Afghan women march against violence

Updated 14 February 2013
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Afghan women march against violence

KABUL: Dozens of Afghan activists and supporters marched in Kabul yesterday to denounce violence against women amid reports that domestic abuse is on the rise.
Afghan women have made great strides in education and official circles since the days under Taleban rule, when they had to wear burqas and were not allowed to go to school or leave their homes without a male relative as an escort. But they still face widespread domestic violence, forced marriages and other problems.
“Violence against women has to be eliminated or at least reduced in Afghanistan,” rights activist Humaira Rasouli said after walking from the landmark Darul Aman Palace just outside Kabul to an area in the city near Parliament. “Unfortunately ... the violence against women rate is increasing day to day.”
Organizers said some 200 people, men and women, participated in the march, which was planned by several Afghan rights groups as part of a global domestic violence awareness campaign called One Billion Rising.
Past protests supporting women’s rights have been attacked by hecklers and men throwing stones, and riot police with helmets and shields stood guard yesterday.
Underscoring the security concerns, protesters had badges and the public was not invited to join. But the march remained peaceful and many women welcomed the support of men along the way.
“It was very successful because usually protests don’t get so many people,” said Manizha Wafeq, one of the organizers.
In August 2009, Afghanistan enacted an Elimination of Violence Against Women law that criminalized child marriage, selling and buying women to settle disputes, assault and other acts of violence against women.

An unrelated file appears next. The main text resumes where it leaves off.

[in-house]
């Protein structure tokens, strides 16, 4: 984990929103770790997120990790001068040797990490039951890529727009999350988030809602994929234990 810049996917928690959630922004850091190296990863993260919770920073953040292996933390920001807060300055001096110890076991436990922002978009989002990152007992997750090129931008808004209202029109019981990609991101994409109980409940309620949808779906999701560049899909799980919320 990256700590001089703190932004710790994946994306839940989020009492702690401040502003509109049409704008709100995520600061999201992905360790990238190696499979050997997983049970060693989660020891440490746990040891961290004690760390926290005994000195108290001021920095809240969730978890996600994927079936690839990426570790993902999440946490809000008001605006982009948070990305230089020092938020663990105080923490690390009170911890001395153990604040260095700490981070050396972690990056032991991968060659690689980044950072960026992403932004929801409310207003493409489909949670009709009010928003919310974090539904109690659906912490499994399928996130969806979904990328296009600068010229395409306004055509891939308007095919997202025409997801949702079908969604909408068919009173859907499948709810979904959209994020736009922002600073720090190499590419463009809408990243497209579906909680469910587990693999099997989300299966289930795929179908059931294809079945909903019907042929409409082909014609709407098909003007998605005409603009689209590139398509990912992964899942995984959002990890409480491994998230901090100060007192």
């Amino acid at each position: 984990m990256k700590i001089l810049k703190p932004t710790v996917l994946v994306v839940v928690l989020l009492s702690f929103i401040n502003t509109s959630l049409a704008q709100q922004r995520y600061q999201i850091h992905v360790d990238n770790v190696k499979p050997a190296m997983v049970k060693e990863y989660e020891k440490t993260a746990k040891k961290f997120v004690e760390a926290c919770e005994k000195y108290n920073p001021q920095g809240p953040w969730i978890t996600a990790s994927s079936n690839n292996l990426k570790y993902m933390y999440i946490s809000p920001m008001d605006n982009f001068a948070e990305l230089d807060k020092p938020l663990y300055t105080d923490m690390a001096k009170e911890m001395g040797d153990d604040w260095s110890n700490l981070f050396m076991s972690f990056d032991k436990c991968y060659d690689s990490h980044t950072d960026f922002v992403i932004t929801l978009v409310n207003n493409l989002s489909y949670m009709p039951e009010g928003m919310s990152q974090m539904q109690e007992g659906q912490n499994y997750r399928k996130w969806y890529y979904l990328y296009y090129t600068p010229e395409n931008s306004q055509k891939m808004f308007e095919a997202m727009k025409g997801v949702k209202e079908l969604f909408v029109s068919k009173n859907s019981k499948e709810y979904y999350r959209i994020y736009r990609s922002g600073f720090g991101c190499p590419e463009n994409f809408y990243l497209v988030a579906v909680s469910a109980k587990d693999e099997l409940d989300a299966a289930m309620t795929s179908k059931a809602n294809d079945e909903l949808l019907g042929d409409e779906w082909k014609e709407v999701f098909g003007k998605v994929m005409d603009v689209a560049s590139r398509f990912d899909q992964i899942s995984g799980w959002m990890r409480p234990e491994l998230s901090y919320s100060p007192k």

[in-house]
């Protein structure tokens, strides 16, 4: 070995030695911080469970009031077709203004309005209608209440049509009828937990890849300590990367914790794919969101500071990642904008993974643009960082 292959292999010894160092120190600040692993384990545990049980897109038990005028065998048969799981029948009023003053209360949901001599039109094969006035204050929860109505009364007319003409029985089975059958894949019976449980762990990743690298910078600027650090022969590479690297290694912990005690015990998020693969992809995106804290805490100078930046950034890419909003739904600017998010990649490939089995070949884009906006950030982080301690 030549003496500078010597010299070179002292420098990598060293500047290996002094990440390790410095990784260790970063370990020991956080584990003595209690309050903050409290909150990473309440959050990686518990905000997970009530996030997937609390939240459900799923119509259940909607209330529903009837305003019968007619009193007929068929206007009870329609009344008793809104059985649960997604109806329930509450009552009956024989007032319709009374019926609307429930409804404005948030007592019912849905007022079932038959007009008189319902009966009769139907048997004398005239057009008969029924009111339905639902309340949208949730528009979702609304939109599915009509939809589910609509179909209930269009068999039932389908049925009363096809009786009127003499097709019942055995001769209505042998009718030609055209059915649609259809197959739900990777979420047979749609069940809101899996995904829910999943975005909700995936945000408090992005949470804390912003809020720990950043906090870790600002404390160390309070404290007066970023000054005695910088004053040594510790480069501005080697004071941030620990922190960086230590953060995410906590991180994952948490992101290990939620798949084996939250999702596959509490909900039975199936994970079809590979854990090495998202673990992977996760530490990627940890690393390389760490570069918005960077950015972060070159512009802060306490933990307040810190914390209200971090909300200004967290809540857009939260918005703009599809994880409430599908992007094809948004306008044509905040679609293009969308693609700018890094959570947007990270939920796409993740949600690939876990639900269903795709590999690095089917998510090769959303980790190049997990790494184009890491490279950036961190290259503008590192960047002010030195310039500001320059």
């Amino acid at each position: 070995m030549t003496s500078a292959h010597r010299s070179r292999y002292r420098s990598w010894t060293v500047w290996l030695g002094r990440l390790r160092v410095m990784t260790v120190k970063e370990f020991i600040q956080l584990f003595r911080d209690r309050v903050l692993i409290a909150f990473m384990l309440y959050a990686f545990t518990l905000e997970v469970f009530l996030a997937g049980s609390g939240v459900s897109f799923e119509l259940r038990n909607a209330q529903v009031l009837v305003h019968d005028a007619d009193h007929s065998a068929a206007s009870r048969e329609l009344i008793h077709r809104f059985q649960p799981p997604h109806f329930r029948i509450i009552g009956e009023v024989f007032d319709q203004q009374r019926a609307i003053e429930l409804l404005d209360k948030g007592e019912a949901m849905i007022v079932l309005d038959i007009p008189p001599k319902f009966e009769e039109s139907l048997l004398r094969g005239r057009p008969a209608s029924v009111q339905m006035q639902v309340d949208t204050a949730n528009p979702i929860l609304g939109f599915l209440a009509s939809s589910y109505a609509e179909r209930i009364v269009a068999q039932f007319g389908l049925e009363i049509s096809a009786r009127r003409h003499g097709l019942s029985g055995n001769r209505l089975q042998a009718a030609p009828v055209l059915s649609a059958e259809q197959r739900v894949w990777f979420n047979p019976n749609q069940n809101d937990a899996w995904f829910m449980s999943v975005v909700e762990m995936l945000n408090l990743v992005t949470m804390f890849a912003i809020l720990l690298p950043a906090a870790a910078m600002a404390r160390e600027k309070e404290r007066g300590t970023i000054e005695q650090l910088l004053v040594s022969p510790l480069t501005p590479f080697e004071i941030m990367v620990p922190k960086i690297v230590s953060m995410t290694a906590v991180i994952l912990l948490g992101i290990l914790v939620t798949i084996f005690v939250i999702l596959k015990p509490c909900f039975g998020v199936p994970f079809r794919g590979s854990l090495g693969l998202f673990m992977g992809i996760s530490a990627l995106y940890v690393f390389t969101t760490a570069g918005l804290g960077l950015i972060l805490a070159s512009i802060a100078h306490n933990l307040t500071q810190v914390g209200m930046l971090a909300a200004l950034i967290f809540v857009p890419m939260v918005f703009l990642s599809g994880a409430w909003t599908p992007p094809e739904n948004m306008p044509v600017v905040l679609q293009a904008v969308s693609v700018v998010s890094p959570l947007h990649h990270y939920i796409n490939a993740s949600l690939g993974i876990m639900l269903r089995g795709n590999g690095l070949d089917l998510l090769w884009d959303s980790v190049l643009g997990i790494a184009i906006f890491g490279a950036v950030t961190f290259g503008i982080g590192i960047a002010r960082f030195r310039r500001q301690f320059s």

But a UN report issued late last year found that Afghan women still face frequent abuse despite an increase in the prosecution of abusers.
Violence against women also remains largely under-reported because of cultural taboos, social norms and religious beliefs in the conservative Muslim society.
The Afghanistan Independent Human Rights commission has recorded more than 4,000 cases of violence against women from March 21 to Oct. 21 last year, but most were not reported to police.
“Women don’t have a bright future and the government isn’t doing enough to protect them,” said Faryaa Hashimi, a 20-year-old student at the march.
“We are calling on the international community and Afghan government to protect the women.”


Man killed in random knife attack at California steakhouse

Updated 22 April 2018
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Man killed in random knife attack at California steakhouse

  • The victim was dining with his family when the suspect came and stabbed him without warning
  • Police say suspect is a felon who had been convicted for burglary and unlawful sexual intercourse since the 1990s

LOS ANGELES: A homeless man who randomly stabbed a patron in a crowded Southern California restaurant to death as he was holding his daughter was reported just a few hours earlier for disruptive behavior, but police ultimately determined he was not a threat, authorities said Saturday.